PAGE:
Am I a schizophrenic? Am I developing schizophrenia? Being concerned about your mental health is a good thing. It can lead to your seeking information and taking action to live well. This concern, though, can become very frightening when you’re experiencing thoughts, feelings, and behaviors that feel like they’re not “normal.” This fear can relate to the symptoms of schizophrenia.

What is Schizophrenia, Anyway?

Schizophrenia is a well-known term. Unfortunately, that’s about all that’s well-known. There is a great deal of misunderstanding and stigma around schizophrenia, and some of the confusion might be making you ask, “Am I schizophrenic?”

Society throws around the word “schizophrenic” when it makes no sense. Casual statements such as these might make you question whether you have schizophrenia when you’re unsure about what you’re experiencing:

  • “She’s so psychotic.”
  • “He’s out of his mind.”
  • “You’re delusional.”
  • “Look at him. He’s so schizophrenic.”

These statements can make you question your own sanity. An important thing to question is what these statements mean in relationship to schizophrenia. It’s helpful to know a little bit about schizophrenia.

Schizophrenia is an illness of the brain that involves what is known as positive symptoms, negative symptoms, and cognitive symptoms (Difference Between Positive and Negative Symptoms of Schizophrenia). Together, these include experiences such as:

  • Hallucinations (seeing, hearing, feeling, tasting, and/or smelling things that aren’t really there)
  • Delusions (false beliefs that the person strongly believes are true)
  • Disorganized speech, behavior
  • Blunted emotions, lack of motivation, withdrawal
  • Memory problems, difficulty with rational thoughts, problem-solving

So if someone accuses you of being psychotic (or “psycho”) for example, check with yourself to see if you are experiencing hallucinations and/or delusions. If you are, you can investigate further. If you’re not, dismiss the person as ignorant.

I Think I’ve Hallucinated. How Do I Know If I Am Becoming Schizophrenic?

This question is what makes this issue complex. If you are experiencing the symptoms of schizophrenia listed above, it’s okay to wonder about them. Early signs of schizophrenia include:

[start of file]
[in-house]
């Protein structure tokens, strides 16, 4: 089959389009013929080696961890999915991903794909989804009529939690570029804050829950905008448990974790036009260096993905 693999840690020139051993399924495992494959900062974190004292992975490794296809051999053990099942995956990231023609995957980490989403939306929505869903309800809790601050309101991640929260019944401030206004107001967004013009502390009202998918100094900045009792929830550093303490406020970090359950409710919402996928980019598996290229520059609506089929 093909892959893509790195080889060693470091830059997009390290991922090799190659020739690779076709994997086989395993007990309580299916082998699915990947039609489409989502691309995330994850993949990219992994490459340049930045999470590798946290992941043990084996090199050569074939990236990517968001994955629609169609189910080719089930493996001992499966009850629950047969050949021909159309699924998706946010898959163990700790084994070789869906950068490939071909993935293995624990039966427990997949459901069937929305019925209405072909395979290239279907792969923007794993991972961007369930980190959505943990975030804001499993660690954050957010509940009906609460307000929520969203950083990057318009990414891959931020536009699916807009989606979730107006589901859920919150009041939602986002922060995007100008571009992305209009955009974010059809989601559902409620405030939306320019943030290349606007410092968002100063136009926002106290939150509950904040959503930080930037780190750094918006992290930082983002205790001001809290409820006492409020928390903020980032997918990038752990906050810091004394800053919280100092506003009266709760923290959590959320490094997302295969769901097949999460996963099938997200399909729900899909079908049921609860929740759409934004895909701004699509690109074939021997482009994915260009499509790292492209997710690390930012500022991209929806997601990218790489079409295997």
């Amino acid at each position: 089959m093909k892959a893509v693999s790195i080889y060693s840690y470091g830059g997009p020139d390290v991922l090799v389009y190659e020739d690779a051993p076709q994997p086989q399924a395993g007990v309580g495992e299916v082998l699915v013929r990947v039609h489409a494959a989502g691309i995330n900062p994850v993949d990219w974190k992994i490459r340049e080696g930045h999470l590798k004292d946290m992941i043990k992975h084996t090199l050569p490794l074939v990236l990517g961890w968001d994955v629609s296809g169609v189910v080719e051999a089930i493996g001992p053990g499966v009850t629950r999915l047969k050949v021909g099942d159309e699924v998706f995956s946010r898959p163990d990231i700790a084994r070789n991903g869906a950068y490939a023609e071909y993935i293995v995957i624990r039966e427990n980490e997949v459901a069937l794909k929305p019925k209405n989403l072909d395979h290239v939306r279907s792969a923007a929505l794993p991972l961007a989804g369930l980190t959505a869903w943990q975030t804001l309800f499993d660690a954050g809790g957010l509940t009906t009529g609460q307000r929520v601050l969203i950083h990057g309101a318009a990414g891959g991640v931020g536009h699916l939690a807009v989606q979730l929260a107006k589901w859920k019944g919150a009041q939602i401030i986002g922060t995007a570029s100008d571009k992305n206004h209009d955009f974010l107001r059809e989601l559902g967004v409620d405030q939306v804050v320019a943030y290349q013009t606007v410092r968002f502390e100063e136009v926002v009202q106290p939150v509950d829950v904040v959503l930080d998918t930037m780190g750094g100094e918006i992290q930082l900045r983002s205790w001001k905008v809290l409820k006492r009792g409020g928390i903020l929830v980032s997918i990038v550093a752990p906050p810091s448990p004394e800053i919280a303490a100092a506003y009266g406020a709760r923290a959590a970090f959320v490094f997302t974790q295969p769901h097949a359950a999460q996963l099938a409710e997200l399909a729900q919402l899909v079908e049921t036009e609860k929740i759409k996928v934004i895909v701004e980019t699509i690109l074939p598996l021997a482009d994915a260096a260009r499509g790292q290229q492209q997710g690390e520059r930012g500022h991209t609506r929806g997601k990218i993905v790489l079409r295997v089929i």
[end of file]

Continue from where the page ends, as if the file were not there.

• Withdrawal or even complete isolation
  • Mood changes, especially depression-like
  • Mild hallucinations (catching movement in your field of vision or hearing something vague)
  • Mild delusions (“odd” beliefs that others don’t buy into)

Typically with schizophrenia, the person isn’t aware that she is hallucinating or that her beliefs are delusional. Schizophrenia is so serious and all-encompassing because the person thinks he is fine.

Some people might tell you that if you are asking whether or not you have schizophrenia and wondering if you’ve had hallucinations and delusions, then you’re not becoming schizophrenic. That may be true, but it’s not that simple. People with schizophrenia can have what’s called insight. That means they know that what they think and sense might not be real. But they also think that these things might be real, and telling the difference can be difficult.

Common Questions People Ask Themselves When Considering Schizophrenia

As you work on answering your question, “Am I schizophrenic?” consider asking yourself these common questions:

  • Do other people see the things that I’m seeing, hear what I hear, etc.? You can casually ask others to see what they say. That said, schizophrenia makes people withdraw from others, so if that’s happening, pay attention.
  • Do I have an explanation for my hallucinations, and what is it? If your answer seems a bit odd to you, or if you share it with someone and they think it doesn’t make sense, this could be a sign of a delusion. For example, if you believe that you’ve been placed here on a special mission and you’re sensing special things because you’re being tested or trained, you are having a delusion.
  • Is this just part of being a teenager (if you are, in fact, a teenager)? While the teen years bring challenges and are an intense stage of growth and development, it is not part of adolescence to have the symptoms of schizophrenia (What Are the Schizophrenia Symptoms in Children and Teens?).

If you notice any of the symptoms and signs of schizophrenia, there are things you can do:

  • Take an online schizophrenia test. Some call it an “Am I Schizophrenic Test.” These tests ask you about your symptoms and experiences and, while they don’t diagnose you, they can recommend that you see a doctor, depending on your responses.
  • If you are aware of your senses and beliefs (if you have insight) but aren’t sure if they’re “normal” or “odd,” pay attention to other people. What are their comments and reactions to your beliefs? You can even directly ask people with whom you are comfortable.
  • See a doctor or a therapist. Seeking professional input and help is the best way to treat schizophrenia.

Know yourself, and when that’s hard, let others help. Professional treatment is essential because if you do have schizophrenia, the sooner you begin treatment, the better you’ll respond to it.

APA Reference
Peterson, T. (2021, December 28). Am I Schizophrenic? How Can You Tell?, HealthyPlace. Retrieved on 2023, May 8 from

Last Updated: March 25, 2022

Medically reviewed by Harry Croft, MD